History of Valentines Day

Valentine’s Day full of Christian connections

In the 3rd century, the Roman Empire was being invaded by Goths. At the same time, the Plague of Cyprian, probably smallpox, broke out killing at its height 5,000 people a day. So many died that the Roman army was depleted of soldiers.

Needing more soldiers to fight the invading Goths, and believing that men fought better if they were not married, Emperor Claudius II banned traditional marriage in the military.

Also, to quell internal rivalries over the previous Emperor Gallienus being assassinated, Claudius had the Senate deify him with the Roman gods to be worshiped. Those who refused worship of the Roman gods were considered “unpatriotic” enemies of the state and killed, as in Emperor Decian’s persecution, which targeted Christians with legislation forcing them to deny their consciences or die.

During the first three centuries of Christianity, there were ten major persecutions in which the government threw Christians to the lions, boiled them alive, had their tongues cut out and worse.

Christian writings, scriptures and historical records were destroyed.

Because so many records were destroyed, details of Saint Valentine’s life are scant.

What little is known was passed down and finally printed in the year 1260 in “Legenda Sanctorum” by Jacobus de Voragine, and in the Nuremberg Chronicle, 1493.

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Saint Valentine was either a priest in Rome or a bishop in Terni, central Italy. He risked the Emperor’s wrath by standing up for traditional marriage, secretly marrying soldiers to their young brides.

When Emperor Claudius demanded that Christians deny their consciences and worship pagan idols, Saint Valentine refused. Saint Valentine was arrested, dragged before the Prefect of Rome, and condemned him to die. While awaiting execution, his jailer, Asterius, asked Saint Valentine to pray for his blind daughter. When she miraculously regained her sight, the jailer converted and was baptized, along with many others.

Right before his execution, Saint Valentine wrote a note to the jailer’s daughter, signing it, “from your Valentine.”

Saint Valentine was beaten with clubs and stones, and when that failed to kill him, he was beheaded outside the Flaminian Gate on Feb. 14, 269 A.D.

In 496 A.D., Pope Gelasius designated Feb. 14th as “Saint Valentine’s Day.”

In the High Middle Ages, Geoffrey Chaucer, called the father of English literature, wrote in “Parliament of Foules” (c.1393) that birds chose their mates in mid-February: “For this was Saint Valentine’s day, when every bird of every kind that men can imagine comes to this place to choose his mate.”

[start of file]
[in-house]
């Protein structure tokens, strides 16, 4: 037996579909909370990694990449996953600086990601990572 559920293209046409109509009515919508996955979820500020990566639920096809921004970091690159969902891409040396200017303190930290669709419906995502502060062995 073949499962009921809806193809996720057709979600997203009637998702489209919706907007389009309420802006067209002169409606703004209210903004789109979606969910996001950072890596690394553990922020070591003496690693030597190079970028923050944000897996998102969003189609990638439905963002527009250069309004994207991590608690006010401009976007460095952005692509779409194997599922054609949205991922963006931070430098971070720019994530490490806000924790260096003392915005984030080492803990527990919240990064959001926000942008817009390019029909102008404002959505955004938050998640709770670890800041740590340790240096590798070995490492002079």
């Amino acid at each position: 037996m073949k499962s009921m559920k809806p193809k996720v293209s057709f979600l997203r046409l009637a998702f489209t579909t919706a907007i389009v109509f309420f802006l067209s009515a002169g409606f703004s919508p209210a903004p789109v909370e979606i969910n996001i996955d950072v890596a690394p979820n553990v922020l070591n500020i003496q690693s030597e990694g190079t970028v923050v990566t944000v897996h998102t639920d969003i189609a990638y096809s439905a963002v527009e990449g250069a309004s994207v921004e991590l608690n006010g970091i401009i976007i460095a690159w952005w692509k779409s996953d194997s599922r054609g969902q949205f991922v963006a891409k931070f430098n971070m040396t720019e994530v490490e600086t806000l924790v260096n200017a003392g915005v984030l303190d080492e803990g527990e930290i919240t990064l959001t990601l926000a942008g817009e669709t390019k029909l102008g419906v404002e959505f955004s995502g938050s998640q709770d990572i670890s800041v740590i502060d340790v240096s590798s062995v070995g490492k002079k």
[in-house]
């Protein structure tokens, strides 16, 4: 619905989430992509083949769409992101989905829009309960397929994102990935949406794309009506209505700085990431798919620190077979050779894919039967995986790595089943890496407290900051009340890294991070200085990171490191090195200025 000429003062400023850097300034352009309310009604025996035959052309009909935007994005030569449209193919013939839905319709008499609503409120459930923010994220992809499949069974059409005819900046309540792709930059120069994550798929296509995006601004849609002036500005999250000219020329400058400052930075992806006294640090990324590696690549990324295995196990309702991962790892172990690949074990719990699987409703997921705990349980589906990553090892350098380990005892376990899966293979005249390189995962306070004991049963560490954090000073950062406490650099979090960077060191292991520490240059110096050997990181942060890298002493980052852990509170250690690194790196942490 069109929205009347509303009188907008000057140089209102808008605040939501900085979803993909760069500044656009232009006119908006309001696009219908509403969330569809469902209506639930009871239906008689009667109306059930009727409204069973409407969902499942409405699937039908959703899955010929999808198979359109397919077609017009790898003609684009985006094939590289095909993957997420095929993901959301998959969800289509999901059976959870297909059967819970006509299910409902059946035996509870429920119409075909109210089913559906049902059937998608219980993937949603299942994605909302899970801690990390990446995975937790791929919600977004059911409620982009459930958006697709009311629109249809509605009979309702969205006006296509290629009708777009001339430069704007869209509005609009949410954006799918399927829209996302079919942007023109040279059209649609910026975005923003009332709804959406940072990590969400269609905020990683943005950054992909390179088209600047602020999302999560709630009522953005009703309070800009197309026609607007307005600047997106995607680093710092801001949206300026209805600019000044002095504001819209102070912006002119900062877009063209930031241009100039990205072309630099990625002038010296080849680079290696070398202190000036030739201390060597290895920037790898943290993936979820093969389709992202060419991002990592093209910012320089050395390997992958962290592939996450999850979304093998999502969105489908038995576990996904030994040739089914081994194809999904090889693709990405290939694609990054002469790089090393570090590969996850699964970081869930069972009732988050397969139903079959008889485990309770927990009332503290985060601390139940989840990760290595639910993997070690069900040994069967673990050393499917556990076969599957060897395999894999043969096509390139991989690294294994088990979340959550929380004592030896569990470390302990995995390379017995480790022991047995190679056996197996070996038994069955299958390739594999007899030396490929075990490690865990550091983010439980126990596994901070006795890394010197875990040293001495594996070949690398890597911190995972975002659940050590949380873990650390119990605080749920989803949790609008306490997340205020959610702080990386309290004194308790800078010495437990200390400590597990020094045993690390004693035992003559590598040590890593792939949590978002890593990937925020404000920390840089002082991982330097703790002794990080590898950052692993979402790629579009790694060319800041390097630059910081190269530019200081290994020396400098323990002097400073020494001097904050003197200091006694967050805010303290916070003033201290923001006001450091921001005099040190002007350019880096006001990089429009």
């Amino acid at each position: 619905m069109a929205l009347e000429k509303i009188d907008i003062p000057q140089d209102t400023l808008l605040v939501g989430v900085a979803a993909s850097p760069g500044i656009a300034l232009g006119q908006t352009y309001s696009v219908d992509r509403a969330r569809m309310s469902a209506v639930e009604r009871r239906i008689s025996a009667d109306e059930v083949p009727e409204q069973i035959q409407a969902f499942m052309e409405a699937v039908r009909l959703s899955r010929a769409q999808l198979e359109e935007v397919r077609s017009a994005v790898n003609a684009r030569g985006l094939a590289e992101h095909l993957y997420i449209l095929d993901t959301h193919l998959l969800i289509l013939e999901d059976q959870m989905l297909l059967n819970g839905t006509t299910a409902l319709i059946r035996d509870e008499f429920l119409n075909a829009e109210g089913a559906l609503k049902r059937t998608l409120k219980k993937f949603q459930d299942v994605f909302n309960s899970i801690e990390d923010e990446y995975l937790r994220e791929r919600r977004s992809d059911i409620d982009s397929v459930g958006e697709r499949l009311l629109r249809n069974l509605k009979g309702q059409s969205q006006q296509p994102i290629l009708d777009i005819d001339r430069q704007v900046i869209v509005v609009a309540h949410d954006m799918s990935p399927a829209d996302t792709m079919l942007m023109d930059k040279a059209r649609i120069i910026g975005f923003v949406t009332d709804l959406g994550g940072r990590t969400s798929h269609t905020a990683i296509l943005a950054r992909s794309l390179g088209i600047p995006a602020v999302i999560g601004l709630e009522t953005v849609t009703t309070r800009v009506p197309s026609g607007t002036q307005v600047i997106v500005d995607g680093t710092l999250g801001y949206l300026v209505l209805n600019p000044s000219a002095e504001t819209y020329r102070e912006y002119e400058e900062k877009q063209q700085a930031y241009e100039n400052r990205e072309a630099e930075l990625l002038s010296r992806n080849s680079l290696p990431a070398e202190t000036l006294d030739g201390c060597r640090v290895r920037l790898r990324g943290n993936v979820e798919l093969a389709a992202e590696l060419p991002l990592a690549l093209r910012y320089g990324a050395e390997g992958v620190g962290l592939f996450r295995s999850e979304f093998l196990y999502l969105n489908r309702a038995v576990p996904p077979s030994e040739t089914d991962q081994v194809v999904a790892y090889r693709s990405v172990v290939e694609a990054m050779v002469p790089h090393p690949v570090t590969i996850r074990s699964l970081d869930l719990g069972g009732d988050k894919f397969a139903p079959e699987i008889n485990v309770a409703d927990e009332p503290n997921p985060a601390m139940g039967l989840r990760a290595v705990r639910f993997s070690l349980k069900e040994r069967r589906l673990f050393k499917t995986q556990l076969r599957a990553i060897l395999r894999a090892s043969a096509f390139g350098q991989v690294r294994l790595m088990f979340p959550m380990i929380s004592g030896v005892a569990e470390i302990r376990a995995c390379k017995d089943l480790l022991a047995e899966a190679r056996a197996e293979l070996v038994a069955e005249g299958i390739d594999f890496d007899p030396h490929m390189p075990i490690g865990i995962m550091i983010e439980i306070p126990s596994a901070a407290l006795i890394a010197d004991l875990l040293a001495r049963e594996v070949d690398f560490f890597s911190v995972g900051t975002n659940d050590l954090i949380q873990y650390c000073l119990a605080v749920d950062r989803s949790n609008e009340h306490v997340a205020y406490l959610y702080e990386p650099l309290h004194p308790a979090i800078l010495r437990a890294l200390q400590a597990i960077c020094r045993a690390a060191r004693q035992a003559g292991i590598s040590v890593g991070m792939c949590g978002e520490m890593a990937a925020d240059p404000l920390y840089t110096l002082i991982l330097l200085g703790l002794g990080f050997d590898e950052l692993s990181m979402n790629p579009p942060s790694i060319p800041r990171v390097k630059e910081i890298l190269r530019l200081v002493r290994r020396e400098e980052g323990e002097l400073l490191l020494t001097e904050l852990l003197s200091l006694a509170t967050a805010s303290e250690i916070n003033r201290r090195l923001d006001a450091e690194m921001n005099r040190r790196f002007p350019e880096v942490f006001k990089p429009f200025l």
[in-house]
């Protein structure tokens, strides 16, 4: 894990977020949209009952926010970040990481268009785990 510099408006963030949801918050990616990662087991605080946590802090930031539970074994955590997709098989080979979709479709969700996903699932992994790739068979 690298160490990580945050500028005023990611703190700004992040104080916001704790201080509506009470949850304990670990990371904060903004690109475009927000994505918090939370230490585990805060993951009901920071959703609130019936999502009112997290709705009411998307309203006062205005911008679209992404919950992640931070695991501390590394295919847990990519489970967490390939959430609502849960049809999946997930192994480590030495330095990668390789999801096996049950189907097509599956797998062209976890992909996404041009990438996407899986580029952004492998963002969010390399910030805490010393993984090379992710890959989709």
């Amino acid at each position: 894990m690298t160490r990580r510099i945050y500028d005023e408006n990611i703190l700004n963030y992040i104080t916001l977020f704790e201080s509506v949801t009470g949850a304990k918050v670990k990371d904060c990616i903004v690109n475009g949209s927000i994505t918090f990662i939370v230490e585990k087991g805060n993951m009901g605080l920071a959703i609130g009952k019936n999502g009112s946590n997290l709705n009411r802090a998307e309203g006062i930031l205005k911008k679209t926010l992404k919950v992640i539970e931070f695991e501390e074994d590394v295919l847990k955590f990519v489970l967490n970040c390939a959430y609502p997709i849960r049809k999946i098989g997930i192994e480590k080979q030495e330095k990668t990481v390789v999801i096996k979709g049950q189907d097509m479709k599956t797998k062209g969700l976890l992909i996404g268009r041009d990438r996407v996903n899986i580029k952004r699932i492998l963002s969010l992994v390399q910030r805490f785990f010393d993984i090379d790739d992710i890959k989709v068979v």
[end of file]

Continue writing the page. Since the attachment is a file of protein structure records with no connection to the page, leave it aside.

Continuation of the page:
After Chaucer, literature began associating Saint Valentine’s day with courtly love. This eventually developed into the 18th-century English traditions of presenting flowers, offering confectionery, and sending Valentine greeting cards.

People often sign Valentine cards with X’s and O’s.

The Greek name for Christ, Χριστό, begins with the letter “X,” which in Greek is called “Chi.”

“X” became a common abbreviation for the name Christ. This is why Christ-mas is abbreviated as X-mas.

In Medieval times, the “X” was called the Christ’s Cross, or “Criss-Cross.”

The Christ’s Cross was a form of a written oath. Similar to the ancient practice of swearing upon a Bible, saying “so help me God,” then kissing the Bible, people would sign a document with or next to the Christ’s Cross to swear before God they would keep the agreement, then kiss it to show sincerity.

This practice has come down to us as “sign at the X,” or saying “I swear, cross my heart.”

This is the origin of signing a Valentines’ card with an “X” to express a pledge before God to be faithful, and an “O” to seal the pledge with a kiss of sincerity.

History is intertwined with Valentines references: Frederick Douglass was born a slave and separated from his mother as a child. All he remembers is her calling him, “my little Valentine.”

Theodore Roosevelt’s wife and mother died on Valentine’s Day in 1884. Depressed, he dropped out of New York politics, left his infant daughter with a relative and went off to ranch in the Dakotas.

The St. Valentine’s Day Massacre occurred in 1929 during the Prohibition era. Al Capone’s Chicago mob murdered seven members of Bugs Moran’s Irish gang. Accompanying Al Capone’s hit men as they terrorized neighborhoods was the young Saul Alinsky, who later adapted their techniques into the political tactic of community organizing.

Since the time of Roman persecutions, Christianity has become the most persecuted faith in the world, with over 300 being martyred each day, or one every five minutes, predominantly in Muslim countries.

Saint Valentine’s heroic, loving example still inspires believers to follow the Scripture: “Love your enemies. … Pray for those who mistreat you.”

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